The animated chatter over coffee was a great reflection of the bonds that have formed throughout the year. A light-hearted video followed and the trainees then had a chance in their groups to reflect on their journey over the past year and the future to come. 
 
Thanks to the trainees for completing feedback, this really is very valuable to us. Our programme is constantly being updated and adjusted on the basis of your feedback.
 
We would like to wish all the trainees all the best for their futures; for the ST3s as they go on to new adventures and to the ST1s who we will have the pleasure of welcoming back in due course!

Friday, 8 June 2018

Living the High Life....

Over five thousand of us recently took on the Loch Ness monster. Not the mysterious, creature-kind, but the formidable etape. For those unfamiliar with this beast, it's a 66 mile cycling event circling the world-famous Loch Ness. 

Despite travelling this road umpteen times throughout my life, I was still completely blown away by its beauty. Having the road car-free​ made it all the more enjoyable, with plenty craic along the way Just putting it out there: maybe the best cycle I have ever done. Reaching the bagpiper and the top of The Hill, I could not have felt prouder to be a Highlander. What an amazing place to balance work with life. To be welcomed at the end by a cup of Cromarty Brewery beer, and a Harry Gow dream ring, I challenge you to finding a better finish line crossing!

Being Invernesian may make me a tad biased, but I cannot think of a place I would rather live and be a GP.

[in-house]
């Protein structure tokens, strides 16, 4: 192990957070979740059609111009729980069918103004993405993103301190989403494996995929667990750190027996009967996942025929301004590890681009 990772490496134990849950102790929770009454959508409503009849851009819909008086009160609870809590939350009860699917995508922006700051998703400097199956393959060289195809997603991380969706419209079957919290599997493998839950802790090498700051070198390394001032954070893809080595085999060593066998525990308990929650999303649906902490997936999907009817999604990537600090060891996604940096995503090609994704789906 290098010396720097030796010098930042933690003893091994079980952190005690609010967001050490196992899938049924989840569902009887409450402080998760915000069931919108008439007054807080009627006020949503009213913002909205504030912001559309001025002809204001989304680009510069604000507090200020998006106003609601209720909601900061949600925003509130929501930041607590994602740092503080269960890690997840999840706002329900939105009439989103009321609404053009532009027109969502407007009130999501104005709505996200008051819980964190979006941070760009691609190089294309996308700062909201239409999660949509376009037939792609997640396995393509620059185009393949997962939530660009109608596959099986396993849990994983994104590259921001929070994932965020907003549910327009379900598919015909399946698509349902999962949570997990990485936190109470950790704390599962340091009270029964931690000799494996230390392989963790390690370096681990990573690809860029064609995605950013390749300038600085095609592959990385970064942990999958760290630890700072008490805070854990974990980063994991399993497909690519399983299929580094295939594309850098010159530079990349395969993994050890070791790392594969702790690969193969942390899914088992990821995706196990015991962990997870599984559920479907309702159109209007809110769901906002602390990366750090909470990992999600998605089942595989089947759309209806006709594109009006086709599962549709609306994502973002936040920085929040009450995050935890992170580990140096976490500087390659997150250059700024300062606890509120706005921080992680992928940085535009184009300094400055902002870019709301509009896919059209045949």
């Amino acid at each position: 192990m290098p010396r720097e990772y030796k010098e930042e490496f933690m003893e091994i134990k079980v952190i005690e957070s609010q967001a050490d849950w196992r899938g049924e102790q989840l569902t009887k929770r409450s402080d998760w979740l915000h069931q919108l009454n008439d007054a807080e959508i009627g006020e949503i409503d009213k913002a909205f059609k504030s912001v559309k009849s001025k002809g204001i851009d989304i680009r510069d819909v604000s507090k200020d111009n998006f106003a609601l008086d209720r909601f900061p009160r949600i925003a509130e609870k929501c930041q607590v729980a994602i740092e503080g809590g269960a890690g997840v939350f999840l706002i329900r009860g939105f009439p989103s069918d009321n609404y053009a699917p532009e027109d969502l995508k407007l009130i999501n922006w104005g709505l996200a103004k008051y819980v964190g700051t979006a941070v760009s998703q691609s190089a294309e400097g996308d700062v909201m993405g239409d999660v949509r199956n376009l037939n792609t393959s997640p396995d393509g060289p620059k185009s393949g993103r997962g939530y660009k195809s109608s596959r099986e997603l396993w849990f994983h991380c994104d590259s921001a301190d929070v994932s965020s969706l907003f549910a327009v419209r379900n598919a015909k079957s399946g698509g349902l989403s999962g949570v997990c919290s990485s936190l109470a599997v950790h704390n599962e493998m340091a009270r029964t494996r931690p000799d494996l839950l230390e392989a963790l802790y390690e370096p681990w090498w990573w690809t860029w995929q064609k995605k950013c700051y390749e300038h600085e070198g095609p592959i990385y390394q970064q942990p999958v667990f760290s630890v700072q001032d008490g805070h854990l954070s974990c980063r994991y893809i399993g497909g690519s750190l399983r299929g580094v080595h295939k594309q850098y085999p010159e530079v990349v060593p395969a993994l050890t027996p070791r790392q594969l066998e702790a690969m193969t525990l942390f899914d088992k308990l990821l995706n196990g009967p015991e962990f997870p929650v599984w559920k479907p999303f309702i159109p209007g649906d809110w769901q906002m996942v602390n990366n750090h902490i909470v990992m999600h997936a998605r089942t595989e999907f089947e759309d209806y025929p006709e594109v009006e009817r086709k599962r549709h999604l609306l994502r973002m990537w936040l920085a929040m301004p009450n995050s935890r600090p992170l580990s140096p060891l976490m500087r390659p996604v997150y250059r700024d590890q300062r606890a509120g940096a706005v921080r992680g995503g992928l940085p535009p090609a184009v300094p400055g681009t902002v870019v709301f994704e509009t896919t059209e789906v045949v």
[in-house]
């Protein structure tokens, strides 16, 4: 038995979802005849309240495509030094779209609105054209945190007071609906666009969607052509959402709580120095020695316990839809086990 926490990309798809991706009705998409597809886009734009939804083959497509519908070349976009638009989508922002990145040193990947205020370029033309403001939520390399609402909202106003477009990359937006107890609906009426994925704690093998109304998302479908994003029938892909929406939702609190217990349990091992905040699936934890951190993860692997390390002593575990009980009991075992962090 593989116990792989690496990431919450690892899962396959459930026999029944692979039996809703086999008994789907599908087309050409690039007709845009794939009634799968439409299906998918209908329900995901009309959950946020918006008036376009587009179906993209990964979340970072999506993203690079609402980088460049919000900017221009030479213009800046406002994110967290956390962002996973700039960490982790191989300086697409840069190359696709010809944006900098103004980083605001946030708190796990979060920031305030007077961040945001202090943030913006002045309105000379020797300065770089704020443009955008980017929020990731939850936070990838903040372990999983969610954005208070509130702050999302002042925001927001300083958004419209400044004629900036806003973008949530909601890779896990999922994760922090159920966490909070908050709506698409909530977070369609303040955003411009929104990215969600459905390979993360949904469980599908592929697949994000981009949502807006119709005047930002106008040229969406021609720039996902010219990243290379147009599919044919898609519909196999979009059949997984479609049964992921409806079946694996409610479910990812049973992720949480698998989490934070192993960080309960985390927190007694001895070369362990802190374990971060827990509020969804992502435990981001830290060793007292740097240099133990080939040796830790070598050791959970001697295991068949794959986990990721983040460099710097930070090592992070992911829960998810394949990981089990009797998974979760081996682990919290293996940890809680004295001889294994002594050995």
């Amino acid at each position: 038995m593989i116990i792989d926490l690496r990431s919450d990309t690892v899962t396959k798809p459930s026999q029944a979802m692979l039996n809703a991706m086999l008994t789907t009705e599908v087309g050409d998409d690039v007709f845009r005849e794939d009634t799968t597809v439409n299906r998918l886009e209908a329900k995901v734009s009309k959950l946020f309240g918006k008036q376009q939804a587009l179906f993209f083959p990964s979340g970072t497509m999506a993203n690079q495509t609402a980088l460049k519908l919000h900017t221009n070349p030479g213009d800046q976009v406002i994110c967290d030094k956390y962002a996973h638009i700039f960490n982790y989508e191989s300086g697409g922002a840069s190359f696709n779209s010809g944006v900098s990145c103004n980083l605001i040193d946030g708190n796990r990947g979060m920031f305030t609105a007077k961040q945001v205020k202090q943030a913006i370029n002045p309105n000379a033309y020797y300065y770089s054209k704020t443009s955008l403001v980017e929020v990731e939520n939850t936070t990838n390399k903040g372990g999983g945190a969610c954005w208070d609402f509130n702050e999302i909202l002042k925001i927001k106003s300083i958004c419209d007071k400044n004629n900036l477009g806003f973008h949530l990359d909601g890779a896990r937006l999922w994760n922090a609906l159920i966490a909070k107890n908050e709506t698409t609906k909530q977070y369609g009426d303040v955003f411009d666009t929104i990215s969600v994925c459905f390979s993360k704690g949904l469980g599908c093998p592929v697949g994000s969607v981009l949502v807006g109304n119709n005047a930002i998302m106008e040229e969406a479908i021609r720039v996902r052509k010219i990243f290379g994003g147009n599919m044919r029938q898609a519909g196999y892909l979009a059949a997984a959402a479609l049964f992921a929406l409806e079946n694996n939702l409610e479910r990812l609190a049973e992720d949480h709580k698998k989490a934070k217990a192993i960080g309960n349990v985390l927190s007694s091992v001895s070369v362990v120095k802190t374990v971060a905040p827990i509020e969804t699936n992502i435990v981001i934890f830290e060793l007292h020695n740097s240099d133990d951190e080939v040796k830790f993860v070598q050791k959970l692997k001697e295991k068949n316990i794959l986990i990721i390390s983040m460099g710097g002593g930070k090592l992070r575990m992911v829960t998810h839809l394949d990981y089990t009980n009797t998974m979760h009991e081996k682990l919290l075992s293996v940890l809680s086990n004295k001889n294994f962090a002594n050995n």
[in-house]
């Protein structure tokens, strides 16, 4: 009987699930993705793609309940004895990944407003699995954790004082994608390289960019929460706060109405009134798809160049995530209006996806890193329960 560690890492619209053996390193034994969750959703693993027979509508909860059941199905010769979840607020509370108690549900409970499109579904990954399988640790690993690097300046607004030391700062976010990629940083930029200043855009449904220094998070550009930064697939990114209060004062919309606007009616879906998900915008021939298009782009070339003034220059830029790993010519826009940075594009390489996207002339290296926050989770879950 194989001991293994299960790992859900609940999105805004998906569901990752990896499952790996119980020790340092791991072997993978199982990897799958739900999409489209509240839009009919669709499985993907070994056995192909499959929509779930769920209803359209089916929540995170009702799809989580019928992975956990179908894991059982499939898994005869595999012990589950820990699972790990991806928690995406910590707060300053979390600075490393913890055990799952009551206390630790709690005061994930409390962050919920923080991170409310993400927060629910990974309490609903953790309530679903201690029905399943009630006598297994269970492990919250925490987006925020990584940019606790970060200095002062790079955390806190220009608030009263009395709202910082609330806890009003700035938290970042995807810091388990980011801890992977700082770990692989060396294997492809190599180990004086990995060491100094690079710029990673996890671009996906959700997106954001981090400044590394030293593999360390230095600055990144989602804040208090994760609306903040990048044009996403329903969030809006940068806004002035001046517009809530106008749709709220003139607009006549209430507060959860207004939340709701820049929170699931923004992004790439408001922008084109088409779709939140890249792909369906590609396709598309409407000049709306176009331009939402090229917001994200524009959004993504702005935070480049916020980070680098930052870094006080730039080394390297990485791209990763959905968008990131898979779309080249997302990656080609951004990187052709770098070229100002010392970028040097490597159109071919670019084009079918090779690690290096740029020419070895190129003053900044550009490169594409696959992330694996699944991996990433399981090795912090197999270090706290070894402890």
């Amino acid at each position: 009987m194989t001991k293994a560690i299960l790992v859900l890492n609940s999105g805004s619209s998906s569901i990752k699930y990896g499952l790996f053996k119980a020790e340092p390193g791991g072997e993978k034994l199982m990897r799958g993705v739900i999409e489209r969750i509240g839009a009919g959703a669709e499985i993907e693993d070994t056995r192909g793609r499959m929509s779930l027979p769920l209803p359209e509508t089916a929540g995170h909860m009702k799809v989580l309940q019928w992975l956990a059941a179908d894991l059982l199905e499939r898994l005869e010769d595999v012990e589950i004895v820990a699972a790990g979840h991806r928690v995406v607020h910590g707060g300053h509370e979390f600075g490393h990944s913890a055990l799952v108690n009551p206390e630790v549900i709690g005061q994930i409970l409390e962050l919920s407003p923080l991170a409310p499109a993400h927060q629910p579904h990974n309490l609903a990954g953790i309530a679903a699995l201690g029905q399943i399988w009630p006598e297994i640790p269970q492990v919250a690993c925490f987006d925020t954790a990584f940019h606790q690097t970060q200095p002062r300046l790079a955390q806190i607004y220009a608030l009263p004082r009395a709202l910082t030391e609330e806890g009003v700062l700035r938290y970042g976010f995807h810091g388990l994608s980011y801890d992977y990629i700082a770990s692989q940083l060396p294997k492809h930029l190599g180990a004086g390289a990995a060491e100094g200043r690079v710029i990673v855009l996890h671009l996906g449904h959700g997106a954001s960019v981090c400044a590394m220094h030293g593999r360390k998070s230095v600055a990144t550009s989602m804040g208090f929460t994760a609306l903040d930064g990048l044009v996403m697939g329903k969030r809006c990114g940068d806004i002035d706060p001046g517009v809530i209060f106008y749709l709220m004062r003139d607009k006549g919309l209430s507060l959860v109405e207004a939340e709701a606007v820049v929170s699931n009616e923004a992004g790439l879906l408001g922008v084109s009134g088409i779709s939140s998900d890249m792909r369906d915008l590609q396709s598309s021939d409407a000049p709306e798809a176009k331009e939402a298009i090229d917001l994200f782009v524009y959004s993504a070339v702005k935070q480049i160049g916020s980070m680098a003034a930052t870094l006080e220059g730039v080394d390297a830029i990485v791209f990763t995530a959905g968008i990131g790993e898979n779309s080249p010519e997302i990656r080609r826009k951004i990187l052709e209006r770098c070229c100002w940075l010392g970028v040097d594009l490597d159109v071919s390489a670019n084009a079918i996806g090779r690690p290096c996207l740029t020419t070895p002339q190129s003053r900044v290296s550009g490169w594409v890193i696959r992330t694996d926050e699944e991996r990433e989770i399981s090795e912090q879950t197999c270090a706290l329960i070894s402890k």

Keep balancing!
Dr Lisa Rennie,
GPST3, Kingsmills Medical Practice, Inverness
Caledonian Programme
 

Wednesday, 6 June 2018

Big Catch


18 months ago I was reading this very blog. In the midst of application turmoil, I was weighing up the pros and cons of leaving known comforts in England for adventure and a better work life balance up North.

There was the risk of isolating myself in Inverness for three years, where I didn't know anyone, away from family and friends. On the other hand I had chosen medicine partly because I wanted to travel and work in interesting places. Places where I could spend my free time indulging in the outdoors and concentrating on important things such as fishing. In the end fishing won.

For less that the price of a London bed-sit, I've rented a farm house in beautiful countryside, easy cycling distance from my GP training practice in Nairn. Nairn is an idyllic seaside town which benefits from a friendly GP practice, stunning beaches and easy commuting to Inverness and the airport. More important Nairn has a fantastic little salmon river which conveniently runs behind the field next to my house. For a very modest fee you can join the Nairn Angling club and fish 8 miles of this river from March to October.

The fish in the photo was caught in mid-April. For those interested it took my own hand-tied "Cascade" fly in a turbulent river pool, a 5 minute walk out my back door on a beautiful spring evening after work. My first salmon and one of only a handful caught on the river so far Not something I could have done in Leeds! Still buzzing from the "fight" I returned the big fish to continue its journey upstream to spawn.

Now finishing my GPST1 year I can say my initial fears were unfounded. The locals and trainees couldn't be friendlier. I've seen plenty of my southern mates thanks to a great airport 10 minutes away, making it stress-free heading south or having them visit for trips in the hills or West Coast.

Dr Marc MacMillan,
GPST1 Nairn Healthcare Group,
Caledonian Programme
 

 

Tuesday, 5 June 2018

Mountain Bike Madness in Fort William



This weekend saw thousands of Mountain Bike fans from around the World descend on the slopes of Aonach Mor and the Nevis Range Downhill track near Fort William for the UCI Mountain Bike World Cup.

The glorious sunshine was broken only for a short while by a tropical shower as the Elite of the mountain bike world sped down one of the longest downhill tracks on the World Cup circuit.
If you join the Rural Track Programme you could be training here.

http://www.uci.ch/mountain-bike/